Because when they are connected together before powering all the elements of the circuit are at the same potential. Then when they are powered the earth leakage currents start all at the same time so there is not a sudden change in the current. It is the sudden change in the current that causes a change in voltage which is what I think is upsetting your monitor.

You could say it is hidden in the start up process, the monitor is not yet on so you don’t see it go off. That is a bit of an over simplification but not too far from what happens.

This will be my last question to not bother you.

Don’t worry, keep asking about what you don’t understand.

Grumpy_Mike: Don’t worry, keep asking about what you don’t understand.

Thanks for making arduino's world a better place Mike, I really appreciate your help. In a world where internet is full of shitstorms and trolls I'm really glad to find people like you and the others here :)

for what it worth here the results of those circuit.

ambilight video 1, youtube video

ambilight video 2, AC Odissey gameplay

it's pretty cool :)

Not exactly mentioned so far, but it is generally the case that a power supply which has a ground lead on the AC cord, will also have that ground lead connected to the negative of the output. Which is why Mike is suggesting that it has something to do with the odd behaviour.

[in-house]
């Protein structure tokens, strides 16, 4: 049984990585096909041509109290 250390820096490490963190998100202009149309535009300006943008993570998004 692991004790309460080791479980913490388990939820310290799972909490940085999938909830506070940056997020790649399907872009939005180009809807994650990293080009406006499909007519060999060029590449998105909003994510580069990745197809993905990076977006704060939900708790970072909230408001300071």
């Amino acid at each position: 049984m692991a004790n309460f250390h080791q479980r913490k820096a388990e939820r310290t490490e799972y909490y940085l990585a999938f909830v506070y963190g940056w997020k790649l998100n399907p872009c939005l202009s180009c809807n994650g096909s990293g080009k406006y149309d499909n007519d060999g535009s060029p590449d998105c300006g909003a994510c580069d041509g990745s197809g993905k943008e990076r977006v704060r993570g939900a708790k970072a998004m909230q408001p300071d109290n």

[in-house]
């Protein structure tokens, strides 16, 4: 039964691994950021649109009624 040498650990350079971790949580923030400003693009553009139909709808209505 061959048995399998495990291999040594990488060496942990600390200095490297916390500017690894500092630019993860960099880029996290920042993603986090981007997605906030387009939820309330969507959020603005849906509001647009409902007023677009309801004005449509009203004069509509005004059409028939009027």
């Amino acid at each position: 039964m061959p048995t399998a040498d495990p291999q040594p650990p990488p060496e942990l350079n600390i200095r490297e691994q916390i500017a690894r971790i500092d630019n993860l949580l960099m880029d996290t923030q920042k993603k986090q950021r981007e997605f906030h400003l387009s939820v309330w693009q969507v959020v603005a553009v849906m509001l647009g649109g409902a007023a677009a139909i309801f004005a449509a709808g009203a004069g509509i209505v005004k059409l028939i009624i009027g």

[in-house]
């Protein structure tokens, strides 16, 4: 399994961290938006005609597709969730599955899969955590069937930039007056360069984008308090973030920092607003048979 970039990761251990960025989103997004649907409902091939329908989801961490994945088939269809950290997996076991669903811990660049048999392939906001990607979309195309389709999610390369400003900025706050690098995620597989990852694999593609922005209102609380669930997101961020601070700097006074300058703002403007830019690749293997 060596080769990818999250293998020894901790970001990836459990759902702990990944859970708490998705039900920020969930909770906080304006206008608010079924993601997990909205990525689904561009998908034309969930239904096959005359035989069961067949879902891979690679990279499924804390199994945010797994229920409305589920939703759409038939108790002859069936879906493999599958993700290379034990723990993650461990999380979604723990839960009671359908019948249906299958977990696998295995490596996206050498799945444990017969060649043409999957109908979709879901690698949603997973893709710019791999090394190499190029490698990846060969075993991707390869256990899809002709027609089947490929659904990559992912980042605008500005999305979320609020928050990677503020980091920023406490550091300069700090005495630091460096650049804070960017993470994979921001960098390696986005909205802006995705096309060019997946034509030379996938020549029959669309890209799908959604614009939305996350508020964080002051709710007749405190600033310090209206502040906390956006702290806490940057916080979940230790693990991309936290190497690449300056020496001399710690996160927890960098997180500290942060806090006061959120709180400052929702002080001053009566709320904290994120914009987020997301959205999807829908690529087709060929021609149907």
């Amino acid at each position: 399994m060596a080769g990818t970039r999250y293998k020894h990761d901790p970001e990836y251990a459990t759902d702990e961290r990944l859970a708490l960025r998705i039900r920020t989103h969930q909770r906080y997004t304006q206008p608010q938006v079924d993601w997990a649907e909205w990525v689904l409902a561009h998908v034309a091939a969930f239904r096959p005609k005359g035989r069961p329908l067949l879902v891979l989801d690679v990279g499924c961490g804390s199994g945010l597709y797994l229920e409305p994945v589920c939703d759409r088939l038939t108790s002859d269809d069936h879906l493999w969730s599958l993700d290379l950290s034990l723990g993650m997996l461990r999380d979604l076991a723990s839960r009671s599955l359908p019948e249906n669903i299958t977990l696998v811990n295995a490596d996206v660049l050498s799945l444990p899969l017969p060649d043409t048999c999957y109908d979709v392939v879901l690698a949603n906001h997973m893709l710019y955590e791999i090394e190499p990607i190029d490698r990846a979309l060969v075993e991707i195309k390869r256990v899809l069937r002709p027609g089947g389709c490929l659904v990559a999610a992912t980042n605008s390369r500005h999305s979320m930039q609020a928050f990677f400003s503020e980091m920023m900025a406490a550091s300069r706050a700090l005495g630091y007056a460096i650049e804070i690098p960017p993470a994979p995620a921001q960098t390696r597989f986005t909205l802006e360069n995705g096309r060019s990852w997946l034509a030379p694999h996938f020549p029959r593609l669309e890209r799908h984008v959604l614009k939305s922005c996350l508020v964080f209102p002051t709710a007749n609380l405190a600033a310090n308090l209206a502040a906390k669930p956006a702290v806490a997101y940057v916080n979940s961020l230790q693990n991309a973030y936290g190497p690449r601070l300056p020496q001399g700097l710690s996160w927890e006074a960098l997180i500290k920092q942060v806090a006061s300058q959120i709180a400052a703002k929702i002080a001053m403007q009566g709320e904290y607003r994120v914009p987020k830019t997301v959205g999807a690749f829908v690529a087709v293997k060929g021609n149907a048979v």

You can verify that connection with a multimeter.

Paul__B: Not exactly mentioned so far, but it is generally the case that a power supply which has a ground lead on the AC cord, will also have that ground lead connected to the negative of the output. Which is why Mike is suggesting that it has something to do with the odd behaviour.

You can verify that connection with a multimeter.

I'm sorry, probably I'm too noob to understand it, can you explain in different words where should I connect the multimeter?

You will almost certainly see continuity when you probe between the ground pin on the mains power input and the sleeve (negative) of the output connector.

for what it worth here the results of those circuit.

You might find this hard to believe but I have never seen an Ambilight in action before thanks.

Yes with a power supply with that much current output you are likely to have a 3 terminal mains connector. However in my experance the outputs still float rather than being connected to ground.

Grumpy_Mike: Yes with a power supply with that much current output you are likely to have a 3 terminal mains connector. However in my experience the outputs still float rather than being connected to ground.

Which is why we want to know whether it is connected or not as part of the forensic trail.

To have the secondary not grounded, the transformers need to comply with "double insulation" standards even though it is not so marked as it has a ground pin.

Regarding the "that much current output", almost all 19 V laptop power bricks with a three pin plug do have the output grounded.